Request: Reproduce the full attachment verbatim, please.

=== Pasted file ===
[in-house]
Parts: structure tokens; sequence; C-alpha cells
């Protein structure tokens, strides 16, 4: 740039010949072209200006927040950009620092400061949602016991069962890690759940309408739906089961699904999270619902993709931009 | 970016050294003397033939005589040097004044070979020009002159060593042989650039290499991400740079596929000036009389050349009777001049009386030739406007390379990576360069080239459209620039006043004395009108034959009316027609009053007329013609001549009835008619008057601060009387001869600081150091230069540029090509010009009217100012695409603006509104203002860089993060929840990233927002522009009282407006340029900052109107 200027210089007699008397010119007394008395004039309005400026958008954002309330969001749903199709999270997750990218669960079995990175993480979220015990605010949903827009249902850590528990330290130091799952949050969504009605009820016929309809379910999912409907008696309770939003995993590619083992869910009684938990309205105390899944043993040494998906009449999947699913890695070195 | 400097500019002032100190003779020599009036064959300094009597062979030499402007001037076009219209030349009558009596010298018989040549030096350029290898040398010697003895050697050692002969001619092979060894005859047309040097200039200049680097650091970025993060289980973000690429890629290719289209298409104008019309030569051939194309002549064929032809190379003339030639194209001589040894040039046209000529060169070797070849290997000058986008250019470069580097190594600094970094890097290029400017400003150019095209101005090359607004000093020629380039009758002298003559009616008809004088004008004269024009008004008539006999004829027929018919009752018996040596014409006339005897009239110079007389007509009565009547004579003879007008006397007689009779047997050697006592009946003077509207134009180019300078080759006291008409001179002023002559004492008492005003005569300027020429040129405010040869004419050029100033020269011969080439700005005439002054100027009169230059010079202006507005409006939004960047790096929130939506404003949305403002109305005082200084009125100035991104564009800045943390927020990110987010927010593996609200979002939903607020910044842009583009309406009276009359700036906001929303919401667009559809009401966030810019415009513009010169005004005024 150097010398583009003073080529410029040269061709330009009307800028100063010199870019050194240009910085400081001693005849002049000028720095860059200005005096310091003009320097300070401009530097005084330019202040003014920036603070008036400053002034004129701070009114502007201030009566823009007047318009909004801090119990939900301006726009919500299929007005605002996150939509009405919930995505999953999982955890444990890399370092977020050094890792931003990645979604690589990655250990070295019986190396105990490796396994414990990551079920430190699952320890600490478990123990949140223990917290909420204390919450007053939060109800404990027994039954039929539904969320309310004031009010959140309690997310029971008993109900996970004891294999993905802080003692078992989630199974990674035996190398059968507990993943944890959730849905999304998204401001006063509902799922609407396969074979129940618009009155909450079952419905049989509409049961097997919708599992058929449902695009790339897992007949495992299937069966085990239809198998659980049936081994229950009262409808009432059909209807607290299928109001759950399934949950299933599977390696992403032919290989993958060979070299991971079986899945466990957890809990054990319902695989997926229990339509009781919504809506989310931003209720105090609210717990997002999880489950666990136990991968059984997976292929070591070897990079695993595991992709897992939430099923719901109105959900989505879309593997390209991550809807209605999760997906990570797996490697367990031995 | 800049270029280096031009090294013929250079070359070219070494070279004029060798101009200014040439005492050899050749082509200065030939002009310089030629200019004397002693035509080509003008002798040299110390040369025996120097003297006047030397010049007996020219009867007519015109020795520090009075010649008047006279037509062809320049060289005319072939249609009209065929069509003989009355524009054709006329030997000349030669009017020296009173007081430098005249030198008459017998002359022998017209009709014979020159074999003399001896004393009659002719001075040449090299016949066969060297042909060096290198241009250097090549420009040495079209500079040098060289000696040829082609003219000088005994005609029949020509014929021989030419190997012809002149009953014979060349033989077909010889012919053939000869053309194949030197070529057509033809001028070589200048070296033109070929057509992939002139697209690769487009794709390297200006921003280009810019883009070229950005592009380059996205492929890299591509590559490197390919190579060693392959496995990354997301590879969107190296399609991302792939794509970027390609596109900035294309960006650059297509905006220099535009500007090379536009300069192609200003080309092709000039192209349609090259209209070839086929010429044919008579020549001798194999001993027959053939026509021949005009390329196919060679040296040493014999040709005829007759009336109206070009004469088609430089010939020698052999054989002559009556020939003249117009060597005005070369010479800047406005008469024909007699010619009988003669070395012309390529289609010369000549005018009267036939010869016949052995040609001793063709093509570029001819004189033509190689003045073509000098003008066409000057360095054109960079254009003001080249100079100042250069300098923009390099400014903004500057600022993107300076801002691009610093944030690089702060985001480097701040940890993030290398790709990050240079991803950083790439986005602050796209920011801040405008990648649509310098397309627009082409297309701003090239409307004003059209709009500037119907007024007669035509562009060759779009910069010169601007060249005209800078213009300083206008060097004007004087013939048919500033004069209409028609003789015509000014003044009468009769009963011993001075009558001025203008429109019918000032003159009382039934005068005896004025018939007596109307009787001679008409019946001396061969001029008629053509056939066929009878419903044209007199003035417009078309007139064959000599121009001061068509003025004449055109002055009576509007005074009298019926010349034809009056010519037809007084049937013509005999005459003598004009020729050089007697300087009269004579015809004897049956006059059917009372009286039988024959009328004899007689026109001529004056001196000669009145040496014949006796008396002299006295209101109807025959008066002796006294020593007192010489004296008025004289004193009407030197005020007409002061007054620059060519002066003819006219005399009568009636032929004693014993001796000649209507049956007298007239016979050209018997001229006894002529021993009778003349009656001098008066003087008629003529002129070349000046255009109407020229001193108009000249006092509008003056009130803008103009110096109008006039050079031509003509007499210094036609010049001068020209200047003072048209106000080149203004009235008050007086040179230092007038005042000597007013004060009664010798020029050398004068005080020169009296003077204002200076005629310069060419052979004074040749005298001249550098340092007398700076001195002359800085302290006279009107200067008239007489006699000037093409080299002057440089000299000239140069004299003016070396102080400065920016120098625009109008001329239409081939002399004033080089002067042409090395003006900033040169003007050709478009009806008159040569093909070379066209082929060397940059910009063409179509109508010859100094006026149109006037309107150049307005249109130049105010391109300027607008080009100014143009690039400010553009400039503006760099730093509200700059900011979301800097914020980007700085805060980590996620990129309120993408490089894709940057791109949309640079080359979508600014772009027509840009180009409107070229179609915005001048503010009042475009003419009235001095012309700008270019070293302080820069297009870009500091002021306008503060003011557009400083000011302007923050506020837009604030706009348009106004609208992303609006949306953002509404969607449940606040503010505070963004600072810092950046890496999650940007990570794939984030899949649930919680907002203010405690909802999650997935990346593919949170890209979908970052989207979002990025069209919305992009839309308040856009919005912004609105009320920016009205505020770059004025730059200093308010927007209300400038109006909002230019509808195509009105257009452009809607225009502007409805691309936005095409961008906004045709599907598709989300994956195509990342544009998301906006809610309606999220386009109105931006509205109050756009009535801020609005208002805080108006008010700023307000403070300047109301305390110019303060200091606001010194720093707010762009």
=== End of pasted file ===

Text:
[in-house]
Parts: structure tokens; sequence; C-alpha cells
């Protein structure tokens, strides 16, 4: 740039010949072209200006927040950009620092400061949602016991069962890690759940309408739906089961699904999270619902993709931009 | 970016050294003397033939005589040097004044070979020009002159060593042989650039290499991400740079596929000036009389050349009777001049009386030739406007390379990576360069080239459209620039006043004395009108034959009316027609009053007329013609001549009835008619008057601060009387001869600081150091230069540029090509010009009217100012695409603006509104203002860089993060929840990233927002522009009282407006340029900052109107 200027210089007699008397010119007394008395004039309005400026958008954002309330969001749903199709999270997750990218669960079995990175993480979220015990605010949903827009249902850590528990330290130091799952949050969504009605009820016929309809379910999912409907008696309770939003995993590619083992869910009684938990309205105390899944043993040494998906009449999947699913890695070195 | 400097500019002032100190003779020599009036064959300094009597062979030499402007001037076009219209030349009558009596010298018989040549030096350029290898040398010697003895050697050692002969001619092979060894005859047309040097200039200049680097650091970025993060289980973000690429890629290719289209298409104008019309030569051939194309002549064929032809190379003339030639194209001589040894040039046209000529060169070797070849290997000058986008250019470069580097190594600094970094890097290029400017400003150019095209101005090359607004000093020629380039009758002298003559009616008809004088004008004269024009008004008539006999004829027929018919009752018996040596014409006339005897009239110079007389007509009565009547004579003879007008006397007689009779047997050697006592009946003077509207134009180019300078080759006291008409001179002023002559004492008492005003005569300027020429040129405010040869004419050029100033020269011969080439700005005439002054100027009169230059010079202006507005409006939004960047790096929130939506404003949305403002109305005082200084009125100035991104564009800045943390927020990110987010927010593996609200979002939903607020910044842009583009309406009276009359700036906001929303919401667009559809009401966030810019415009513009010169005004005024 150097010398583009003073080529410029040269061709330009009307800028100063010199870019050194240009910085400081001693005849002049000028720095860059200005005096310091003009320097300070401009530097005084330019202040003014920036603070008036400053002034004129701070009114502007201030009566823009007047318009909004801090119990939900301006726009919500299929007005605002996150939509009405919930995505999953999982955890444990890399370092977020050094890792931003990645979604690589990655250990070295019986190396105990490796396994414990990551079920430190699952320890600490478990123990949140223990917290909420204390919450007053939060109800404990027994039954039929539904969320309310004031009010959140309690997310029971008993109900996970004891294999993905802080003692078992989630199974990674035996190398059968507990993943944890959730849905999304998204401001006063509902799922609407396969074979129940618009009155909450079952419905049989509409049961097997919708599992058929449902695009790339897992007949495992299937069966085990239809198998659980049936081994229950009262409808009432059909209807607290299928109001759950399934949950299933599977390696992403032919290989993958060979070299991971079986899945466990957890809990054990319902695989997926229990339509009781919504809506989310931003209720105090609210717990997002999880489950666990136990991968059984997976292929070591070897990079695993595991992709897992939430099923719901109105959900989505879309593997390209991550809807209605999760997906990570797996490697367990031995 | 800049270029280096031009090294013929250079070359070219070494070279004029060798101009200014040439005492050899050749082509200065030939002009310089030629200019004397002693035509080509003008002798040299110390040369025996120097003297006047030397010049007996020219009867007519015109020795520090009075010649008047006279037509062809320049060289005319072939249609009209065929069509003989009355524009054709006329030997000349030669009017020296009173007081430098005249030198008459017998002359022998017209009709014979020159074999003399001896004393009659002719001075040449090299016949066969060297042909060096290198241009250097090549420009040495079209500079040098060289000696040829082609003219000088005994005609029949020509014929021989030419190997012809002149009953014979060349033989077909010889012919053939000869053309194949030197070529057509033809001028070589200048070296033109070929057509992939002139697209690769487009794709390297200006921003280009810019883009070229950005592009380059996205492929890299591509590559490197390919190579060693392959496995990354997301590879969107190296399609991302792939794509970027390609596109900035294309960006650059297509905006220099535009500007090379536009300069192609200003080309092709000039192209349609090259209209070839086929010429044919008579020549001798194999001993027959053939026509021949005009390329196919060679040296040493014999040709005829007759009336109206070009004469088609430089010939020698052999054989002559009556020939003249117009060597005005070369010479800047406005008469024909007699010619009988003669070395012309390529289609010369000549005018009267036939010869016949052995040609001793063709093509570029001819004189033509190689003045073509000098003008066409000057360095054109960079254009003001080249100079100042250069300098923009390099400014903004500057600022993107300076801002691009610093944030690089702060985001480097701040940890993030290398790709990050240079991803950083790439986005602050796209920011801040405008990648649509310098397309627009082409297309701003090239409307004003059209709009500037119907007024007669035509562009060759779009910069010169601007060249005209800078213009300083206008060097004007004087013939048919500033004069209409028609003789015509000014003044009468009769009963011993001075009558001025203008429109019918000032003159009382039934005068005896004025018939007596109307009787001679008409019946001396061969001029008629053509056939066929009878419903044209007199003035417009078309007139064959000599121009001061068509003025004449055109002055009576509007005074009298019926010349034809009056010519037809007084049937013509005999005459003598004009020729050089007697300087009269004579015809004897049956006059059917009372009286039988024959009328004899007689026109001529004056001196000669009145040496014949006796008396002299006295209101109807025959008066002796006294020593007192010489004296008025004289004193009407030197005020007409002061007054620059060519002066003819006219005399009568009636032929004693014993001796000649209507049956007298007239016979050209018997001229006894002529021993009778003349009656001098008066003087008629003529002129070349000046255009109407020229001193108009000249006092509008003056009130803008103009110096109008006039050079031509003509007499210094036609010049001068020209200047003072048209106000080149203004009235008050007086040179230092007038005042000597007013004060009664010798020029050398004068005080020169009296003077204002200076005629310069060419052979004074040749005298001249550098340092007398700076001195002359800085302290006279009107200067008239007489006699000037093409080299002057440089000299000239140069004299003016070396102080400065920016120098625009109008001329239409081939002399004033080089002067042409090395003006900033040169003007050709478009009806008159040569093909070379066209082929060397940059910009063409179509109508010859100094006026149109006037309107150049307005249109130049105010391109300027607008080009100014143009690039400010553009400039503006760099730093509200700059900011979301800097914020980007700085805060980590996620990129309120993408490089894709940057791109949309640079080359979508600014772009027509840009180009409107070229179609915005001048503010009042475009003419009235001095012309700008270019070293302080820069297009870009500091002021306008503060003011557009400083000011302007923050506020837009604030706009348009106004609208992303609006949306953002509404969607449940606040503010505070963004600072810092950046890496999650940007990570794939984030899949649930919680907002203010405690909802999650997935990346593919949170890209979908970052989207979002990025069209919305992009839309308040856009919005912004609105009320920016009205505020770059004025730059200093308010927007209300400038109006909002230019509808195509009105257009452009809607225009502007409805691309936005095409961008906004045709599907598709989300994956195509990342544009998301906006809610309606999220386009109105931006509205109050756009009535801020609005208002805080108006008010700023307000403070300047109301305390110019303060200091606001010194720093707010762009």